E3 2018 is here, and companies have already announced more games than you can shake a Joy-Con at. But what about consoles? The last few years have seen E3 inundated with either rumours or news about new consoles from the big three. This year's gaming expo has been a touch on the lighter side when it comes to hardware announcements, but still had an interesting reveal or two from the show's biggest players. Depending on your console of choice, that might be a good thing.
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Lightning bolts suck. Thankfully, the painstaking work of software engineer Stephen Cook doesn't include any of these (cheater) tricks. In his simplified version of Mario Kart, which you can play right in your browser, you just have to worry about easy driving, not item management.
Bill Nye, the '90s television icon, the teacher who helped kid-me understand topics like buoyancy and momentum, the man whose mission it is to help make science more accessible to the masses, is back. (Not that he ever left - he's always been really, really busy.) These days, Nye is teaming up with Nintendo to help promote the just-released Nintendo Labo and is getting ready for the premiere of the third season of his Netflix show, Bill Nye Saves the World.
At a time when science instruction time is quickly declining in elementary schools, I asked our favourite Science Guy what parents can do to get kids excited about the subject he loves most.
Is it video game deals season or what? Hot on the heels of EB Games throwing 20% off everything at their eBay store, Amazon have unleashed deals on the Nintendo 2DS XL and 3DS XL. You can grab any edition of the former for $149 and the two editions of the latter for $179. Great!
One of the most entertaining aspects of a game console is the ability to play with friends. Unfortunately, some major game companies make it difficult to find and add friends to your list of potential multiplayer buddies. If you're using Nintendo's Switch to interact with your gaming brethren, here's how to get your pals onto your friends list, and deal with Nintendo's dreaded "Friend Code" system.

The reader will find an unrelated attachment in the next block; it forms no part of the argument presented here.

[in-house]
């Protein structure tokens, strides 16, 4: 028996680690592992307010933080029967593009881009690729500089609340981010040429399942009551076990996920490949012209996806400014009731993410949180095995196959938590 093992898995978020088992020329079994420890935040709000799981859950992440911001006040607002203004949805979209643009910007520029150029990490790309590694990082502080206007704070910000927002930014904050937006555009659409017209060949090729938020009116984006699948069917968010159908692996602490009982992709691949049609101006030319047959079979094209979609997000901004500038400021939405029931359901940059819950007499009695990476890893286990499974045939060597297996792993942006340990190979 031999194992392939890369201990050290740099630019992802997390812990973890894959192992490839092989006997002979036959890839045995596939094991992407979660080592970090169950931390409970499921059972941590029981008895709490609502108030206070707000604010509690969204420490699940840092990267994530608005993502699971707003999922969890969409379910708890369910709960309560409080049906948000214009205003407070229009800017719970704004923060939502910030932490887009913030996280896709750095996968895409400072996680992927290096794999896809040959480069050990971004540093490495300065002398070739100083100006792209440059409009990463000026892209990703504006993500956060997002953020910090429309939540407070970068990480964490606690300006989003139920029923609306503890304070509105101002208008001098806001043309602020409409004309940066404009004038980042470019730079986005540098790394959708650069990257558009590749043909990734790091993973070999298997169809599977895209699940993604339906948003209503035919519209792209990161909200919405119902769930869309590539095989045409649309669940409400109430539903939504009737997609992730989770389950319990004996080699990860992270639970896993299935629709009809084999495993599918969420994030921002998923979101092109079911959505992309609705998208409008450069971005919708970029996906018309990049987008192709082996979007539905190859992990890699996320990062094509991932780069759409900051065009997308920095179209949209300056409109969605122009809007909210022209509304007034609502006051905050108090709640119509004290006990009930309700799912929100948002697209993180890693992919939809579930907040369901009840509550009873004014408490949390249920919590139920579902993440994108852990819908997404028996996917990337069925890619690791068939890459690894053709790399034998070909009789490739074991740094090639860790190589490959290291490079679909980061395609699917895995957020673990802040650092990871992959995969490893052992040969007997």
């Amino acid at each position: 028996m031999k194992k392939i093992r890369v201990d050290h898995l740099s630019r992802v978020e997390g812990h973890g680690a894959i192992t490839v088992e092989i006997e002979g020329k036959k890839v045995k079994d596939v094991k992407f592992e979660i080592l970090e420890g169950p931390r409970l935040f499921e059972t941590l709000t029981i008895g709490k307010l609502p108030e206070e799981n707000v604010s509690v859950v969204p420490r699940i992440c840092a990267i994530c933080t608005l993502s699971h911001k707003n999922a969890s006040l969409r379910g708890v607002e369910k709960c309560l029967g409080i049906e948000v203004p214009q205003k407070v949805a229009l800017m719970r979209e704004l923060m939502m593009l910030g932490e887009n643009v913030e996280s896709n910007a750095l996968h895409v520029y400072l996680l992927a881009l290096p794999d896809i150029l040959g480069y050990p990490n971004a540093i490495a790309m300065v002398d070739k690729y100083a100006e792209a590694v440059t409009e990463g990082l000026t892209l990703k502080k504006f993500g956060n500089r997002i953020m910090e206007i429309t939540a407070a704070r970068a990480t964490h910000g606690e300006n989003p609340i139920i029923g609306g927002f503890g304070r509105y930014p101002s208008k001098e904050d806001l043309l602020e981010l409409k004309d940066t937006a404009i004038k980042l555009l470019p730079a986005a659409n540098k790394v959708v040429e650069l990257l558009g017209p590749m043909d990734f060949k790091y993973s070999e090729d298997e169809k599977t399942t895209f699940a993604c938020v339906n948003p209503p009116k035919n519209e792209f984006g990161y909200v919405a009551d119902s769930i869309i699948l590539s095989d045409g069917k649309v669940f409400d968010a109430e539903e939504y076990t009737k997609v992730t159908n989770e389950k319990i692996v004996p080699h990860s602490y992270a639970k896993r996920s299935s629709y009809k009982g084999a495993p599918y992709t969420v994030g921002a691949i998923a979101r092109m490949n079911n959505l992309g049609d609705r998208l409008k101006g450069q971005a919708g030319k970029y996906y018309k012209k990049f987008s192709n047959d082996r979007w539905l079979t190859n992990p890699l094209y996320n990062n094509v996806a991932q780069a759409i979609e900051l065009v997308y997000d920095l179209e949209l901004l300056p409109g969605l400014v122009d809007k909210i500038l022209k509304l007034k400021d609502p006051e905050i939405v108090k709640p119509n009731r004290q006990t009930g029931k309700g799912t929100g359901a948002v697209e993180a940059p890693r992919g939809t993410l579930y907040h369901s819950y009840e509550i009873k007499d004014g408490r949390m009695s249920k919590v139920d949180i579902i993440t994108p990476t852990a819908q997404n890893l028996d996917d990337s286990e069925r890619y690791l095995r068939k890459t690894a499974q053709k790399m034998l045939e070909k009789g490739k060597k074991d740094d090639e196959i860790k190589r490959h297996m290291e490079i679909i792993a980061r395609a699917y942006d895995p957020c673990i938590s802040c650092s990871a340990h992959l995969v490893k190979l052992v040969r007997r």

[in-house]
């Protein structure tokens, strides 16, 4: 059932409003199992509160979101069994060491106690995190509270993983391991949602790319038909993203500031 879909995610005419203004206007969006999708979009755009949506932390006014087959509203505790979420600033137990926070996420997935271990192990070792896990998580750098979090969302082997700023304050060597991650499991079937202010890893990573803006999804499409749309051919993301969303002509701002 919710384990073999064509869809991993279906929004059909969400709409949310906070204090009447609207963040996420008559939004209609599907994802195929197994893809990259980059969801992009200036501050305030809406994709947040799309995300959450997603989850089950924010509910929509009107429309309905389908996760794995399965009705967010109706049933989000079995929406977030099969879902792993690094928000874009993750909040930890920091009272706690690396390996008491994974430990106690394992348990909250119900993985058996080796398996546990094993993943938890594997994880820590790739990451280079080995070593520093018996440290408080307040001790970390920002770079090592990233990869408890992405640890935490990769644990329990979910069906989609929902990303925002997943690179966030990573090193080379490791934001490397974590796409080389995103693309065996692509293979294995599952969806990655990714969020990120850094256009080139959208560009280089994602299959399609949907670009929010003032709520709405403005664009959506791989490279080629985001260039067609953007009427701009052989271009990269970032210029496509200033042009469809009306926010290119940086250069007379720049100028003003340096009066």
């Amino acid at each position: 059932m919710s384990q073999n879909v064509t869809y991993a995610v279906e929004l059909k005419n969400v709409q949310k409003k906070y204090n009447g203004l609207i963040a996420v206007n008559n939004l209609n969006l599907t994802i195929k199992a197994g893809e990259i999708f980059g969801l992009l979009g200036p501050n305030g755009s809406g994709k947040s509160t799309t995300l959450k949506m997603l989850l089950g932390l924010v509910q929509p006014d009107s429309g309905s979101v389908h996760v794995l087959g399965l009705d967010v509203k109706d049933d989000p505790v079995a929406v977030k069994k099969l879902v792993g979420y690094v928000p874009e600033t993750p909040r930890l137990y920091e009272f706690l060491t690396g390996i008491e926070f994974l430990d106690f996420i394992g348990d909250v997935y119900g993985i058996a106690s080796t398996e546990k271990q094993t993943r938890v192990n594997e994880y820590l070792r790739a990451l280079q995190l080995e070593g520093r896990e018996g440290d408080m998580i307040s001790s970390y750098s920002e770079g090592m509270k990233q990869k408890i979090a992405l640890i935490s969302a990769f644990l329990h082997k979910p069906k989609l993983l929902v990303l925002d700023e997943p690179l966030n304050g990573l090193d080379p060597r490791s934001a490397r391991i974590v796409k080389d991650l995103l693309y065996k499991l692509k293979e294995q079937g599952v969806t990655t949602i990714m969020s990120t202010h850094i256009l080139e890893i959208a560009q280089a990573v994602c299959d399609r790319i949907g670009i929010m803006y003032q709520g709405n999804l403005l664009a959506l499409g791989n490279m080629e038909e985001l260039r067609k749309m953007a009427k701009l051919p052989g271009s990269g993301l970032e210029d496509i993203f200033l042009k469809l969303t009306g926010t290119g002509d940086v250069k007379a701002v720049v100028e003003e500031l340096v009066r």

When we rounded up our staff's Weekly Upgrades last Saturday, our editors were taking ballet classes for a spin, upgrading our software, creating ingenious texting shortcuts, and finding creative ways to keep our kids occupied.
For Mario, 3D used to mean freedom. In 1996, Super Mario 64 broke Nintendo's mascot from the shackles of having to run in a straight line, letting the player choose their own path. But for quite some time now -- no matter how 3D the graphics may have been -- Mario's adventures have reverted back to running on a straight line.
With Super Mario Odyssey, that changes once more, and it's a glorious thing.
Nearly every Nintendo Switch owner I've spoken to has professed their love for the portable console. And while its slick design allows for convenient local multiplayer using the pint-sized, removable Joy-Con controllers attached to either side, they aren't exactly comfortable to hold. Luckily, Nintendo's latest 4.00 software update for the Switch lets you use one of the most beloved controllers of consoles past: The Gamecube controller.
The Super Nintendo Classic Mini went on sale today. That means it's time for us to crack open the console, take a long hard look at the list of 21 inbuilt games that come with it, and rank them all.
I tried out the SNES Classic, and found that Nintendo has made some small but meaningful improvements to it over the NES Classic. I have no idea why, since the thing would sell out in 30 seconds anyway even if it were covered in rusty needles. Instead, it has a few nice new features, including a pretty smart system to let you jump back in time when you screw up.
The Nintendo Classic Mini: Super Nintendo Entertainment System officially launches in Australia on 30 September. Here's everything you need to know about buying one.